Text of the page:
Our woodworking challenge for November was to work on a small scale. I decided this would be the perfect time for a refinishing project that I have had on my list.
The Original Find
This was one of my ‘street finds’ that someone had thrown in the garbage. When I found it, there was no top and the drawers were stacked beside the carcass. It had been exposed to some rain so there was slight water damage. The carcass was strong and needed only minor repairs. There were four small drawers that were in generally good shape but required some touch up and cleaning. Two of the drawer fronts had to be repaired or replaced.
The Refinishing Process
The first step was to remove the extra large base. My plan was to make the finish project look more like a small scale chest of drawers and the base didn’t seem to fit that design style. I wanted to see if I needed to replace the bottom and thought about perhaps making small feet. Once I took off the bottom, I decided that the piece was sturdy enough and did not require a new smaller bottom added. I did not add feet but might still do that. If I do go that way, I will first add a plywood base for stability and weight distribution.
It turned out that the base was solid at about 1 1/4 inches thick with a decorative edging. I would like to know what was on the top as it would likely have been solid as well. I wonder if this might have been part of a larger piece. I chose to trim down the bottom and make use of the decorative edging as a top. By trimming, the decorative edge on the side was lost. Fortunately, we had a router bit that duplicated the edge quite closely. The other alternative would have been a straight side with a rounded edge.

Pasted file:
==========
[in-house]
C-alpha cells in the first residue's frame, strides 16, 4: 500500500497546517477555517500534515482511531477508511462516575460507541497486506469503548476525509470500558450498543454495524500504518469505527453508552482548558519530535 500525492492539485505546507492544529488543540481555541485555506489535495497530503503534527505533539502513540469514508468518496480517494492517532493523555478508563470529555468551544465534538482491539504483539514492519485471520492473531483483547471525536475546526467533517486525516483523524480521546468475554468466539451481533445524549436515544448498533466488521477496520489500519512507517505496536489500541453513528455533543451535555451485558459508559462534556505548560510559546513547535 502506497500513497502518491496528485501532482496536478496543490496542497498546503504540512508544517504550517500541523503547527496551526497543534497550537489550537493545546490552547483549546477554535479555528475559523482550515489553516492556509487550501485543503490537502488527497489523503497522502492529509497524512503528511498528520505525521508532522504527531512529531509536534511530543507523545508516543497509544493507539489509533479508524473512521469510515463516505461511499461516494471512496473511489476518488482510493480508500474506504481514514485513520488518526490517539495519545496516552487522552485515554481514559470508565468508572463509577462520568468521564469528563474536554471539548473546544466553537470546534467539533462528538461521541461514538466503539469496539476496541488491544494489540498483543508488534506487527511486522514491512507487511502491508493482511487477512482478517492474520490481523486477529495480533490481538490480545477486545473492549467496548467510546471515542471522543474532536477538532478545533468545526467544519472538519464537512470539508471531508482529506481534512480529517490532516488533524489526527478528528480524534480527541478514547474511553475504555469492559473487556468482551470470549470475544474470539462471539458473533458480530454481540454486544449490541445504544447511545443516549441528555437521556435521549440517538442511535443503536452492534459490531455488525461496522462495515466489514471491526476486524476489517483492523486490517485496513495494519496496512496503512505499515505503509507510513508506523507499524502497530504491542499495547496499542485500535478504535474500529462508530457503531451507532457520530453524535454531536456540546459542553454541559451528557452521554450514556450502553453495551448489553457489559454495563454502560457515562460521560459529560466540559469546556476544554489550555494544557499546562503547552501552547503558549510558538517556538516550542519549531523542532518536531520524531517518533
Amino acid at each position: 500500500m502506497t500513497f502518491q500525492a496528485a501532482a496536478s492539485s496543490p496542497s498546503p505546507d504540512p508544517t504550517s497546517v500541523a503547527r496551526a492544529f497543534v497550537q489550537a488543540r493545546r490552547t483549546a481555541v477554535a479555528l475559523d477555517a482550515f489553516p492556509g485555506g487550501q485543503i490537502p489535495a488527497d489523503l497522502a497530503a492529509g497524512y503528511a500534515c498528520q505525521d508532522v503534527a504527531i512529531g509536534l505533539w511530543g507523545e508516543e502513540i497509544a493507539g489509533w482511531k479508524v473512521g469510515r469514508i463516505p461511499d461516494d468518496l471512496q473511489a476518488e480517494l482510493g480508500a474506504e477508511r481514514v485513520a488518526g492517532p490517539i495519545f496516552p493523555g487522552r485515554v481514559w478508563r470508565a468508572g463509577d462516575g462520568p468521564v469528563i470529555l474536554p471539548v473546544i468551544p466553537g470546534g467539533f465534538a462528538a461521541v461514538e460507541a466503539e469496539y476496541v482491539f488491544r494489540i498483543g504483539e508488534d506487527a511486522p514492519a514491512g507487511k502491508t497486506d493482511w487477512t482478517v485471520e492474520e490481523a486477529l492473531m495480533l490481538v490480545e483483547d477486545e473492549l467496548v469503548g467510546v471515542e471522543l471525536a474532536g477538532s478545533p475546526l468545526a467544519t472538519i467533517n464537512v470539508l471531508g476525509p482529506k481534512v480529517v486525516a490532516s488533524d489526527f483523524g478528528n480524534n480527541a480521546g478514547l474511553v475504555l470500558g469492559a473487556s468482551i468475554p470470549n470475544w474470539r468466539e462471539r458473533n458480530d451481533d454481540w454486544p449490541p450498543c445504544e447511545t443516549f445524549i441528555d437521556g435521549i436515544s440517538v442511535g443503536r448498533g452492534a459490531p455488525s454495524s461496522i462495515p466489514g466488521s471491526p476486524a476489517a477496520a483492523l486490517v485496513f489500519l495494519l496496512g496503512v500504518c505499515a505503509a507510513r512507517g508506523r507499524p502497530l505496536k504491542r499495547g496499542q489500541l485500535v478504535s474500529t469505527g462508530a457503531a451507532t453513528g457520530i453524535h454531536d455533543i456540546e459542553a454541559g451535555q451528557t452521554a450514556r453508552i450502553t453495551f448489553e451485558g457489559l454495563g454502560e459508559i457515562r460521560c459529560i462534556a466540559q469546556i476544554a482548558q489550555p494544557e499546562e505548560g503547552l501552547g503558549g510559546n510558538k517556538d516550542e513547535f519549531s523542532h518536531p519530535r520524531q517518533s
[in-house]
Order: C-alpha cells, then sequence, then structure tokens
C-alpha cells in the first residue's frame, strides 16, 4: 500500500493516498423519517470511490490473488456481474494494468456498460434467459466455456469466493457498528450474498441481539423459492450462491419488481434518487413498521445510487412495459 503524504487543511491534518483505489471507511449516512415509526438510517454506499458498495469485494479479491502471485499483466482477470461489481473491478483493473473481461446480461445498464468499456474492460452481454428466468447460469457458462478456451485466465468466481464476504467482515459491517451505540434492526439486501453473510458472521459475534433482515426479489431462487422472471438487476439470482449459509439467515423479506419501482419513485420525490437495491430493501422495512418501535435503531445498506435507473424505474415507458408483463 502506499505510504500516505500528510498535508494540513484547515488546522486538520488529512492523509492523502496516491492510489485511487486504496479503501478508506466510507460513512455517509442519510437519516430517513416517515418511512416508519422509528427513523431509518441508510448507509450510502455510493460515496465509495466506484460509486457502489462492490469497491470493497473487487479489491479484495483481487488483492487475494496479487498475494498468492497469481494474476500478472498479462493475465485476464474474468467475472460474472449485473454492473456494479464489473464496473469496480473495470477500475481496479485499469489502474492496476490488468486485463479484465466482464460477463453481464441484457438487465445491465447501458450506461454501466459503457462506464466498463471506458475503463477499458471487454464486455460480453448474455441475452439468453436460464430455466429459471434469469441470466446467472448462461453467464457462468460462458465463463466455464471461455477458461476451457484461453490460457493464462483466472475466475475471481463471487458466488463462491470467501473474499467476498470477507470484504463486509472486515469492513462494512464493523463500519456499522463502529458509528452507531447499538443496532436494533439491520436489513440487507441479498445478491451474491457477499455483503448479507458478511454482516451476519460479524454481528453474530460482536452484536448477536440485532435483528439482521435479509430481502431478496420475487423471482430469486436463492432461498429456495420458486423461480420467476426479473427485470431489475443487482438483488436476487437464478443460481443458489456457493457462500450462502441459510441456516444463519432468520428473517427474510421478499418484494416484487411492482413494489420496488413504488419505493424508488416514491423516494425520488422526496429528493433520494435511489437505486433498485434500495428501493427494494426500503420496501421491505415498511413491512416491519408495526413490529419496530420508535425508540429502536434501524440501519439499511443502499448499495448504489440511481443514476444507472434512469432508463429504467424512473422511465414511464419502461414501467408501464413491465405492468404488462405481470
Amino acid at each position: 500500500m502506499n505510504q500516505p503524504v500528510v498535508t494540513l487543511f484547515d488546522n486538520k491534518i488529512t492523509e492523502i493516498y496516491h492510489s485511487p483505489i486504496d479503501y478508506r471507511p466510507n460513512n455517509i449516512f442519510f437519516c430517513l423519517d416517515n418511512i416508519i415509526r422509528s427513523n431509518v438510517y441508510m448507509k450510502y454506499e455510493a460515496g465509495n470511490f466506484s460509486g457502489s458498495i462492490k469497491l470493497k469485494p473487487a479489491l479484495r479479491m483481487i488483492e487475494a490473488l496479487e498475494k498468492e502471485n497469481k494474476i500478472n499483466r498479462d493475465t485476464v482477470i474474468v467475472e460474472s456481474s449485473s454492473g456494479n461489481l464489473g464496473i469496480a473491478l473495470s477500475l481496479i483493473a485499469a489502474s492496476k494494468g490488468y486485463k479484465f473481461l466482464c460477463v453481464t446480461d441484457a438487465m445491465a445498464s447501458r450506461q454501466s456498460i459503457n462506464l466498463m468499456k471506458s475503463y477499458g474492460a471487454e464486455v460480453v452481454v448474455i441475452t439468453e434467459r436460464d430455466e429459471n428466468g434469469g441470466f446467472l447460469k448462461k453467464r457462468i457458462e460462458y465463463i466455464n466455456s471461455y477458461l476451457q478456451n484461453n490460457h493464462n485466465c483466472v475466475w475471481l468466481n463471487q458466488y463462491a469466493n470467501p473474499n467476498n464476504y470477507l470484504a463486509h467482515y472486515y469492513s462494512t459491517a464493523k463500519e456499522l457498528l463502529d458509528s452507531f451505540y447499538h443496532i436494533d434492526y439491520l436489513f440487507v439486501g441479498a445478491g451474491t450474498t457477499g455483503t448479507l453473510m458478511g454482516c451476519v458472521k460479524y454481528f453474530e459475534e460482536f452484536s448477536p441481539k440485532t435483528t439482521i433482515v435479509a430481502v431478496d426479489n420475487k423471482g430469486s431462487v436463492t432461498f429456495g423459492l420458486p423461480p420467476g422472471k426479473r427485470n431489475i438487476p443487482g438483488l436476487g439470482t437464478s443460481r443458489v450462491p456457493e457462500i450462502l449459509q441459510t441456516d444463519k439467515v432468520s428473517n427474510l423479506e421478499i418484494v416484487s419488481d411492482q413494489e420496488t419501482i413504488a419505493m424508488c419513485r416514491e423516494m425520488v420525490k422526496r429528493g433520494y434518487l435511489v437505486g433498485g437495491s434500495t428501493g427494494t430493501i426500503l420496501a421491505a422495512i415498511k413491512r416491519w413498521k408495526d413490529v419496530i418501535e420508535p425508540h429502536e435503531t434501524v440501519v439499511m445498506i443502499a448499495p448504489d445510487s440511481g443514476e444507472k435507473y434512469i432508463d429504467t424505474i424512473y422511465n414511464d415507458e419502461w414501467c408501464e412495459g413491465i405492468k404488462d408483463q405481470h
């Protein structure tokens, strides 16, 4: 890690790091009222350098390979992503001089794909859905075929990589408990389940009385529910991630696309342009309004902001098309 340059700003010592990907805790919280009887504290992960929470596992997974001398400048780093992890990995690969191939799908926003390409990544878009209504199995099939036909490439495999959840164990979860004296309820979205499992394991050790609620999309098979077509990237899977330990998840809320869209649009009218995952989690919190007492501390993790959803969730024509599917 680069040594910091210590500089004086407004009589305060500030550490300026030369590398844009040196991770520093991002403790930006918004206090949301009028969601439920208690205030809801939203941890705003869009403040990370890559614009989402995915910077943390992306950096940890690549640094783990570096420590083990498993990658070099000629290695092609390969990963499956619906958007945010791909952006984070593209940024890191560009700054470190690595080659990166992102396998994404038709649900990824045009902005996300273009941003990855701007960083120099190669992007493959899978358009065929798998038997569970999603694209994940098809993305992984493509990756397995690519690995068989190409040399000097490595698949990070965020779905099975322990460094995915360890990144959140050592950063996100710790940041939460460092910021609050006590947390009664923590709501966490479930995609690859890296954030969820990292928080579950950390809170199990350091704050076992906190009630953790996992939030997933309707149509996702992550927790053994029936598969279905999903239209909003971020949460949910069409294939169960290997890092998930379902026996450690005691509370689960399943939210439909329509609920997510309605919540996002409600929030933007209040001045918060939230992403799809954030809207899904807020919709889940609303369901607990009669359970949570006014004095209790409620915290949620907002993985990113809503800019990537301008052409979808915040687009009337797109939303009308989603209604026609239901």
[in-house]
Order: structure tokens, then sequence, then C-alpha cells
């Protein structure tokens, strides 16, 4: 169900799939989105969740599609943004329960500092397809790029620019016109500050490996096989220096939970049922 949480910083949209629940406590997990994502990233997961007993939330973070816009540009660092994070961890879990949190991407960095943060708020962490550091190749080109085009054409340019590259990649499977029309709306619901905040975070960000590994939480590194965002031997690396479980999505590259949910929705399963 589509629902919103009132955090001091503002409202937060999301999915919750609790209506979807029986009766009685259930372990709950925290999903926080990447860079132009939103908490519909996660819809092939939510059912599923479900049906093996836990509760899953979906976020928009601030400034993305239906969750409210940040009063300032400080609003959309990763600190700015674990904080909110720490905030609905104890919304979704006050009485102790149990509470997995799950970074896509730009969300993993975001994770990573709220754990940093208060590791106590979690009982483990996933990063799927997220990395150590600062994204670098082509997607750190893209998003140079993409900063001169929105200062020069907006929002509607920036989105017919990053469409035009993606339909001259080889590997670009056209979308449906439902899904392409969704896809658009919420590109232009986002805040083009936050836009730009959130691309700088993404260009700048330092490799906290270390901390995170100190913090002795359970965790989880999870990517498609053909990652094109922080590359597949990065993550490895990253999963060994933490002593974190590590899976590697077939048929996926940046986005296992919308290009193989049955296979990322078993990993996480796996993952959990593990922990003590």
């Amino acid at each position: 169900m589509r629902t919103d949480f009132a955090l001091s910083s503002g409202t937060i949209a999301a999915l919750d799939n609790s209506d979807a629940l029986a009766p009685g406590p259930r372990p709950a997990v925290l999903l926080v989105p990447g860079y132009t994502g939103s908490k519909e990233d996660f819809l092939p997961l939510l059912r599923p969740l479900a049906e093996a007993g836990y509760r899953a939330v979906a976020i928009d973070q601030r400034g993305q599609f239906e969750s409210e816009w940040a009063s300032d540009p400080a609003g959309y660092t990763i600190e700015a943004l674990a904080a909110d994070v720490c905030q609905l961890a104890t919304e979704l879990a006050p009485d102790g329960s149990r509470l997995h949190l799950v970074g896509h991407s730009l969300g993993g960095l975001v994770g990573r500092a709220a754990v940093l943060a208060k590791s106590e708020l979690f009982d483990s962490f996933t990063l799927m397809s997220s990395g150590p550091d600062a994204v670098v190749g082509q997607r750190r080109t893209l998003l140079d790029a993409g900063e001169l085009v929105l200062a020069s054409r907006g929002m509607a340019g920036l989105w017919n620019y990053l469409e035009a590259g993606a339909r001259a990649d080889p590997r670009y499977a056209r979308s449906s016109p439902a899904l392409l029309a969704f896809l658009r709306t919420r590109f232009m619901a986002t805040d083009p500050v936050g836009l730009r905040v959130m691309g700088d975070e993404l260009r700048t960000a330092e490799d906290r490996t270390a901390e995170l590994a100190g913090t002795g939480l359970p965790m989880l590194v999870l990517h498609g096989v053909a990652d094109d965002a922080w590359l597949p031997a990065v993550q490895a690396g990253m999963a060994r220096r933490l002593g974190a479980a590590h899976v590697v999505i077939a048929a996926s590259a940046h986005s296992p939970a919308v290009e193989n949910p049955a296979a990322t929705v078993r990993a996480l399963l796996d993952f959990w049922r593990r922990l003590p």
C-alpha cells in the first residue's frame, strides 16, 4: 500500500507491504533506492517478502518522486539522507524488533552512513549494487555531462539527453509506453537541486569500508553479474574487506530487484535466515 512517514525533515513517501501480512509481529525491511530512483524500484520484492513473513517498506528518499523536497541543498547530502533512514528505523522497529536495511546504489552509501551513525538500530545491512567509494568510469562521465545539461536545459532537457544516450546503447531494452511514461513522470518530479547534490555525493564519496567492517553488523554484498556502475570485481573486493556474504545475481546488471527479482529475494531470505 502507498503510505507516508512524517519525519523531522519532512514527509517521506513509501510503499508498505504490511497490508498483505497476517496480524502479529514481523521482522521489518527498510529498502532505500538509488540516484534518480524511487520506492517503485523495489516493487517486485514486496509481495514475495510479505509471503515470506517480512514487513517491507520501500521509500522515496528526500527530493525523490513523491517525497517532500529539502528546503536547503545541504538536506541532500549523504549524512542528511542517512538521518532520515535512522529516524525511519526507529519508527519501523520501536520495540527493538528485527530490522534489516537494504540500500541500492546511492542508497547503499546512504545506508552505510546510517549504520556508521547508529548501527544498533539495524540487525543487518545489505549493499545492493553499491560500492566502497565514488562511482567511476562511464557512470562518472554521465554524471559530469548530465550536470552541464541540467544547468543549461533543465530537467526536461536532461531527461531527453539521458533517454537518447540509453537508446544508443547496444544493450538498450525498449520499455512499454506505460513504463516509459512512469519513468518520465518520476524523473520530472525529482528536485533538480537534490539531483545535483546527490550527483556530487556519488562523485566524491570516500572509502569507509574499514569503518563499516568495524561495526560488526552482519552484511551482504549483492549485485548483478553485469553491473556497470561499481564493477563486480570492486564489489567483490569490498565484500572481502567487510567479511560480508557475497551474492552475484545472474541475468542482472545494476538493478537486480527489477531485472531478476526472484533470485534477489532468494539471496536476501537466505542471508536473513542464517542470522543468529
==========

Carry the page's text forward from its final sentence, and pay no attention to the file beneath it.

The bottom had been screwed in place so there were existing screw holes that fit the top dimensions. Typically, the top would be screwed in from the bottom so the holes would not show on the top but since I didn’t want to take the carcass apart unnecessarily, I decided to live with the holes and cover them with plugs later. This also results in the option of removing the top later.
With all the touch-ups and repairs completed, I sanded everything through several phases down to 400 grit sand paper. I chose to finish with shellac because Stephen had just picked some up for another project. I haven’t worked with shellac have been wanting to try it. I applied three coats using a foam brush and sanding with fine grit between coats.
While the outside pieces were drying, I removed the old felt and cleaned the drawer then made sure top and bottom were level. The belt sander came in handing for smoothing and removing last bits of the felt from the top surface.
Here is my finished scale model set of drawers. Actually, it is not technically an official scale of a larger project – at least not a specific one that I had in mind – but at 21″ h x 12 “d x 9″w, it is a small version of a full size dresser, perfect for jewellery, art supplies or other small treasures. The top currently has plugs that are slightly proud (not flush). Stephen calls that a ‘feature’ but I have not decided whether to leave them like that or cut them flat. Either way, I might put a piece of glass on top, which could be used to hold favourite images.